- On October 8, 2007, it closed below 10,000 for the first time since 2003.
- It reached a low of 6,858.43 points on March 9, 2009, representing a substantial market capitalization loss.
- On February 28, 2014, it hit its first intraday high above 20,000 points.
- On March 4, 2014, it closed above this milestone for the first time.
- On July 1, 2014, it closed above 21,000 points.
- As of February 1, 2022, the index traded at a near all-time high level of over 45,000.
Other broad market indexes
While the Wilshire 5000 is a widely-cited broad-based market index, other significant indexes also play crucial roles in the financial world. The CRSP US Total Market Index and the Dow Jones U.S. Total Market Index are essential benchmarks representing various segments of the U.S. stock market.
The Russell 3000 Index, maintained by FTSE Russell, tracks the performance of the 3,000 largest U.S.-traded stocks, representing a significant portion of the U.S. equity market.
How the FT Wilshire 5000 Index differs from other market indices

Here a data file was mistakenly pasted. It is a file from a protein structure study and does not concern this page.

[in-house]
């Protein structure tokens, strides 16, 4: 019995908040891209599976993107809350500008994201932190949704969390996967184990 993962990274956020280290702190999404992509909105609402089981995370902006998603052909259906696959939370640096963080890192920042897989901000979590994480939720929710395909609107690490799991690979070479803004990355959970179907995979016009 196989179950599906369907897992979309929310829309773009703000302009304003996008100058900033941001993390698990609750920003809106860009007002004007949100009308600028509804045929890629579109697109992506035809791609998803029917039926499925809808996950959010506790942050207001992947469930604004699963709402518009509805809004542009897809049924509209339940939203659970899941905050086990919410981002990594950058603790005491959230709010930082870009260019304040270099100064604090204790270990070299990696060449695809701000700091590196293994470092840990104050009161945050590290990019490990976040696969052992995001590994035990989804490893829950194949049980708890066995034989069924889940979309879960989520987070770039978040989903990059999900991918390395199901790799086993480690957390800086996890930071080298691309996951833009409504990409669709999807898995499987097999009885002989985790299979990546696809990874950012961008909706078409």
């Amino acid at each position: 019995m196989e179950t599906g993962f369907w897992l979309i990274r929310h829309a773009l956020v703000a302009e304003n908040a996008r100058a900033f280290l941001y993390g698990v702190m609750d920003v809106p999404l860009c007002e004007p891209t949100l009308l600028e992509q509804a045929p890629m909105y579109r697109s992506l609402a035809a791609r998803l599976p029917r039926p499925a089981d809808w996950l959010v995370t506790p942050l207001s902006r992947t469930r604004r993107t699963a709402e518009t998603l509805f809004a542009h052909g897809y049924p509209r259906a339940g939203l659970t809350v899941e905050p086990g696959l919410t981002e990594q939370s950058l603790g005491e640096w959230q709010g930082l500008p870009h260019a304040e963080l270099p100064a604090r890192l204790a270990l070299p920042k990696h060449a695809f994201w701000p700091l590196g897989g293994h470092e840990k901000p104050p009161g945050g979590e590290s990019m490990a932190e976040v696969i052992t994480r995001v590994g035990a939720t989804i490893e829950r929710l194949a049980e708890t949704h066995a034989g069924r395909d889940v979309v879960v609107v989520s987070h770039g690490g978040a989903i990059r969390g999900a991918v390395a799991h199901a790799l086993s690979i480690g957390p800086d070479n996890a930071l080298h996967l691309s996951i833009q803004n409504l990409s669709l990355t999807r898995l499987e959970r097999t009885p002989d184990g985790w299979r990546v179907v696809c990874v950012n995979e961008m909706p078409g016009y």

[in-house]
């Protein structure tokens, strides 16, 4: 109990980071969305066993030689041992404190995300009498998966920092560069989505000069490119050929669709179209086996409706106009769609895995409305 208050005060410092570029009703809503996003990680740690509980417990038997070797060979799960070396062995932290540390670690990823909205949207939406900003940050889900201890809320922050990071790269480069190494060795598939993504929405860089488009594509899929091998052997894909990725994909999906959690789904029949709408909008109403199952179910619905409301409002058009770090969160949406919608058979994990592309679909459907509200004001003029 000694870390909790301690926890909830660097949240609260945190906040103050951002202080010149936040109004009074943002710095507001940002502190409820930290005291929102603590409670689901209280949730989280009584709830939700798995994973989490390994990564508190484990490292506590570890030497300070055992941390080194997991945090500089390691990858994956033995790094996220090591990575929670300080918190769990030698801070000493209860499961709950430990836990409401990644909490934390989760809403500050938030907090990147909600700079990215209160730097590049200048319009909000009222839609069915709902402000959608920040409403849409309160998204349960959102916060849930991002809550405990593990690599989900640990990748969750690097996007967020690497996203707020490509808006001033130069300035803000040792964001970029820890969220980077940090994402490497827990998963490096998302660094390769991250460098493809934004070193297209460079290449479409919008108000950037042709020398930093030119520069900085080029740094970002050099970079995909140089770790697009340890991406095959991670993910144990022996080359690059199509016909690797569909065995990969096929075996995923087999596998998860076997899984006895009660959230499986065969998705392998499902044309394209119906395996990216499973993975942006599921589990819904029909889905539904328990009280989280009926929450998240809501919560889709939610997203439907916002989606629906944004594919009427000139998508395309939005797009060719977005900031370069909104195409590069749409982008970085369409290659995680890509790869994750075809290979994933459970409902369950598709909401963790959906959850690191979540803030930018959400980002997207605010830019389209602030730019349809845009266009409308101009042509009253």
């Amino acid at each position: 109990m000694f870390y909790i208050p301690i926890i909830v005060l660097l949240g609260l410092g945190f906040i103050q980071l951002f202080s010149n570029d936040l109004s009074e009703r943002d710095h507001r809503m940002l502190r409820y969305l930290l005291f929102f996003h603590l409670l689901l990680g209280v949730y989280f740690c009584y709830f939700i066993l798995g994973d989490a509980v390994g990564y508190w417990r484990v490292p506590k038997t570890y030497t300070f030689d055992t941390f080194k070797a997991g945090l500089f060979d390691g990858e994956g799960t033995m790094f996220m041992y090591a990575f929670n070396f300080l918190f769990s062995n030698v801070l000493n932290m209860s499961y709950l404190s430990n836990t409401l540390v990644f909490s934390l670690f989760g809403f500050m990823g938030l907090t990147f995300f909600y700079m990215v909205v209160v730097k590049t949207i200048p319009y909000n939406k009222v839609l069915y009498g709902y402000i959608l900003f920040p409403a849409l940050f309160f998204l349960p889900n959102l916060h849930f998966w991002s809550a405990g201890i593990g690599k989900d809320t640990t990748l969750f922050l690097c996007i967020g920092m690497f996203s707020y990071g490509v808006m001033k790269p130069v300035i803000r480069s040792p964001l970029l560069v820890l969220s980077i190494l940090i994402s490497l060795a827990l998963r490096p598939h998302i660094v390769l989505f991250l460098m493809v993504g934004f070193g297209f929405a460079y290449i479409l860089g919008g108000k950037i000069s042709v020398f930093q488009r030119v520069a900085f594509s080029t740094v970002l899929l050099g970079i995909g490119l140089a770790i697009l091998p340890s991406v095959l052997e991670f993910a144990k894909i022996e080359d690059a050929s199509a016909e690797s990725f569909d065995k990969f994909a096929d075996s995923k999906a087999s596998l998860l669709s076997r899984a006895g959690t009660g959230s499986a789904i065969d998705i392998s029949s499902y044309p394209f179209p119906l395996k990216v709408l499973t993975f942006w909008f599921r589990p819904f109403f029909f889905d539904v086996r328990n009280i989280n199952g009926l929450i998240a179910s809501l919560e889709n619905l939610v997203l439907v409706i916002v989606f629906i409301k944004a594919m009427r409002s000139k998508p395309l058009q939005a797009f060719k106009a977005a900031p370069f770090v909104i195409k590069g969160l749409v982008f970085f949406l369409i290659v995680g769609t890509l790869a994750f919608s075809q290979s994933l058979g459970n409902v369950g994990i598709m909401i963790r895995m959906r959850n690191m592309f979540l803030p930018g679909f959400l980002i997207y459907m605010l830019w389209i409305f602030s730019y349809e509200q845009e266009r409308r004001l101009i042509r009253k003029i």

The FT Wilshire 5000 Index stands out among market indices due to its comprehensive approach. While the article has already touched on some key differences, here are more detailed comparisons:
1. Coverage of all investible U.S. market
Unlike the S&P 500 and Dow Jones Industrial Average, which represent specific segments of the market, the FT Wilshire 5000 Index includes virtually all publicly-traded companies. It is a true reflection of the U.S. investible market, making it a valuable tool for investors looking for a broad perspective.
2. Inclusion of smaller and less-known companies
The FT Wilshire 5000 Index doesn’t discriminate based on market capitalization or popularity. It includes small-cap and lesser-known companies, which can offer a unique view of market dynamics. Investors who want exposure to these segments often find the FTW5000 to be an invaluable reference.